By: Christa Meland
On Sunday, Spirit River Community—a four-year-old faith community in Isanti—became a chartered church in the Minnesota Conference.
It is the first United Methodist church to charter within Minnesota in 18 years, the last being Crossroads, which began in Lakeville and now has three other sites.
The Minnesota Conference has 18 worshipping communities and six multi-site ministries (including Crossroads’ three satellite locations) that are less than seven years old. Chartering is a designation that’s achieved only when a church reaches 125 in worship attendance and demonstrates sustainability. When a church charters, it becomes registered within the United Methodist denomination and assumes responsibility for paying apportionments—the share that each local church contributes to support international, national, and local missions.
Chartering also means that Spirit River Community’s family of believers transition from attendees to official “members” of the church—which is particularly significant given that many of them weren’t part of any faith community before finding Spirit River. At a chartering celebration during Sunday worship, people from the congregation stood up and simultaneously took membership vows; through those vows, they promised to do all in their power to strengthen the ministry of the church and committed to participate in its mission and ministry through their prayers, presence, gifts, service, and witness.
“You are living cornerstones that God is using today and throughout the days ahead to continue to build a ministry in this community,” Dan Johnson, director of congregational development, told people at Spirit River Community’s Sunday celebration. “You’re a flagship church…not just because you’re a brand new church start that’s now chartered but because you’ve developed signature ministries that remind us of why we’re a church.”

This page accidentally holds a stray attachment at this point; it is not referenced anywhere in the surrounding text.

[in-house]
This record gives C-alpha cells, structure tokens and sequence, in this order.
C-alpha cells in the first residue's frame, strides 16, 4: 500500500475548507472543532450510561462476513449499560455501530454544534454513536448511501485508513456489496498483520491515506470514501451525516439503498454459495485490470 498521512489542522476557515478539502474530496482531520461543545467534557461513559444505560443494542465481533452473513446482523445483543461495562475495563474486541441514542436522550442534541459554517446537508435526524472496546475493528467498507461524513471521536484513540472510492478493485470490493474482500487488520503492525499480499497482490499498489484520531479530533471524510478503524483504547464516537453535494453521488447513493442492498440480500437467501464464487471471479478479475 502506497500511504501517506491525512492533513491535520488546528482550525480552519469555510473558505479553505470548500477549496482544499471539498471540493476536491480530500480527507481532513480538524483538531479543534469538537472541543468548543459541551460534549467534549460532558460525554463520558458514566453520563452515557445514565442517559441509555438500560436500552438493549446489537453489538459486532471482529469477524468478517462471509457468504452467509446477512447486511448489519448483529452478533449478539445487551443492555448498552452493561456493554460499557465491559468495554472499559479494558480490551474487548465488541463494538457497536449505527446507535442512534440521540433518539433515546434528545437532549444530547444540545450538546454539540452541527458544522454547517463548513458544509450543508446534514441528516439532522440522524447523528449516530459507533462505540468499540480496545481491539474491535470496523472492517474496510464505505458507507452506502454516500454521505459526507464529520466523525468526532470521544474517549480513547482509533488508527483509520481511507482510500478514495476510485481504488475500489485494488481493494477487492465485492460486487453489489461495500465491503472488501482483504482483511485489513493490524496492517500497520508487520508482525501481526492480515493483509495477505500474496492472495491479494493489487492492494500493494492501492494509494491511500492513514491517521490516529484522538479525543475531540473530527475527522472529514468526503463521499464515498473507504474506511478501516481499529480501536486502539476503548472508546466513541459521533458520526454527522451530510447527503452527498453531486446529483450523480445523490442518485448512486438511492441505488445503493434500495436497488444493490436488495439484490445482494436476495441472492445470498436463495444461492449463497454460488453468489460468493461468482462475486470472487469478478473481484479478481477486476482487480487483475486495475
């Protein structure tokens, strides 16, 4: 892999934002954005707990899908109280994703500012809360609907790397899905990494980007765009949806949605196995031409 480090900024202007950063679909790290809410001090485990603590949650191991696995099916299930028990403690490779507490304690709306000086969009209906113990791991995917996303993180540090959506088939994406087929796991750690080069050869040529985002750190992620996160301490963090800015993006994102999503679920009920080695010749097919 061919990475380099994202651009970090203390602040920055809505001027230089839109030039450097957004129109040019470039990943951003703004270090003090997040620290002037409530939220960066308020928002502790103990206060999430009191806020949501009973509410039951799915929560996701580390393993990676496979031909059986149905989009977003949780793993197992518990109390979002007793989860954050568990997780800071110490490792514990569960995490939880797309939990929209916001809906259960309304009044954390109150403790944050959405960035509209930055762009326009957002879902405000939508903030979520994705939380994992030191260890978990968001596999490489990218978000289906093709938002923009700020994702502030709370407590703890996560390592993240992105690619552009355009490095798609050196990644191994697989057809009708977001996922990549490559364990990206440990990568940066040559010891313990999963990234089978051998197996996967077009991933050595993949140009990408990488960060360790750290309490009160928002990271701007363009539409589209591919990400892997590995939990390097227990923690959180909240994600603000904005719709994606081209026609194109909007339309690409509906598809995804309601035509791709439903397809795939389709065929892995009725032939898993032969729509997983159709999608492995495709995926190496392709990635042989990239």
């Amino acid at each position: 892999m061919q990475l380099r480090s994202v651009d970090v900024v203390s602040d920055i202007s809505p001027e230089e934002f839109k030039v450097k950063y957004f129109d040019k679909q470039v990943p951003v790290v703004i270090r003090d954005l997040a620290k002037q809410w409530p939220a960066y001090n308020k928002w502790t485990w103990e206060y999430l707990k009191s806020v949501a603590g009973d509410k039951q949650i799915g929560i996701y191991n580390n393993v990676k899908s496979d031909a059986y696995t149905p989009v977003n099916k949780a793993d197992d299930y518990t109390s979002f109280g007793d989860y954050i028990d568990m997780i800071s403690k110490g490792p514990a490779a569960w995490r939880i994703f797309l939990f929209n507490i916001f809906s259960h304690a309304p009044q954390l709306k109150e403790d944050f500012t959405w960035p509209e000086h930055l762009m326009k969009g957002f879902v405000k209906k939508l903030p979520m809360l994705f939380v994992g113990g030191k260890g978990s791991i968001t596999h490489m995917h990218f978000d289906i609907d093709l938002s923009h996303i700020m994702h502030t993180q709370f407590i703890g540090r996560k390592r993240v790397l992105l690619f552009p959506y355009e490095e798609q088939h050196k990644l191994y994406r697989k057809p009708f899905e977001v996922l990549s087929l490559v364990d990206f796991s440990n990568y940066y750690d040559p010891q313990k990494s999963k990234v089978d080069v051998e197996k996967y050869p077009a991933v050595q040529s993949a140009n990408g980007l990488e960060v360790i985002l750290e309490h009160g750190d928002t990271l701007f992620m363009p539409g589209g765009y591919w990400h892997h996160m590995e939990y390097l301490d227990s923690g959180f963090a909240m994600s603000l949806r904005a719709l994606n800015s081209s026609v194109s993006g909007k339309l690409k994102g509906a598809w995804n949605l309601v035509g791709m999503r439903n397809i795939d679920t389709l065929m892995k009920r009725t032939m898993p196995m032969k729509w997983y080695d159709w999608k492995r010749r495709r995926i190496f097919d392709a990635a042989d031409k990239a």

Spirit River Community launched in October 2010 and initially had worship services just once a month at a community center. Later, it moved to an elementary school that offered more space and began having weekly worship.
In 2011, with the help of various Minnesota Conference partners, Spirit River purchased a 17,500-square-foot former banquet hall after the building was foreclosed upon—and it has since been housed in that building.
From the start, the congregation has been rapidly growing. Pastor Jim Crecelius estimates that more than 70 percent of first-time visitors keep coming back. And the church has become very visible in the community thanks to its extensive outreach, which includes its signature ministry: the Matthew 25 food distribution. On the second Saturday of every month, with the help of a Cambridge-based nonprofit, Spirit River distributes two grocery bags of food to every individual who shows up at Isanti Middle School, no questions asked. The ministry serves between 250 and 500 people on each distribution day.
The church also hosts community dinners twice monthly that average between 110 and 125 people. It has a food pantry that it opens up to families in need. It offers a recovery group for people struggling with addiction. It has an “Ask-a-Lawyer Day” that invites community members to get their legal questions answered by professionals for free. And it is a host site for court-ordered, supervised parental visitations.
“The United Methodist Church as a denomination is now known in Isanti as a place of compassion and care and service both today and in the years to come,” Big Waters District Superintendent Pam Serdar told the Spirit River Community congregation on Sunday.
Christa Meland is director of communications for the Minnesota Annual Conference of the United Methodist Church.
Minnesota Annual Conference of the United Methodist Church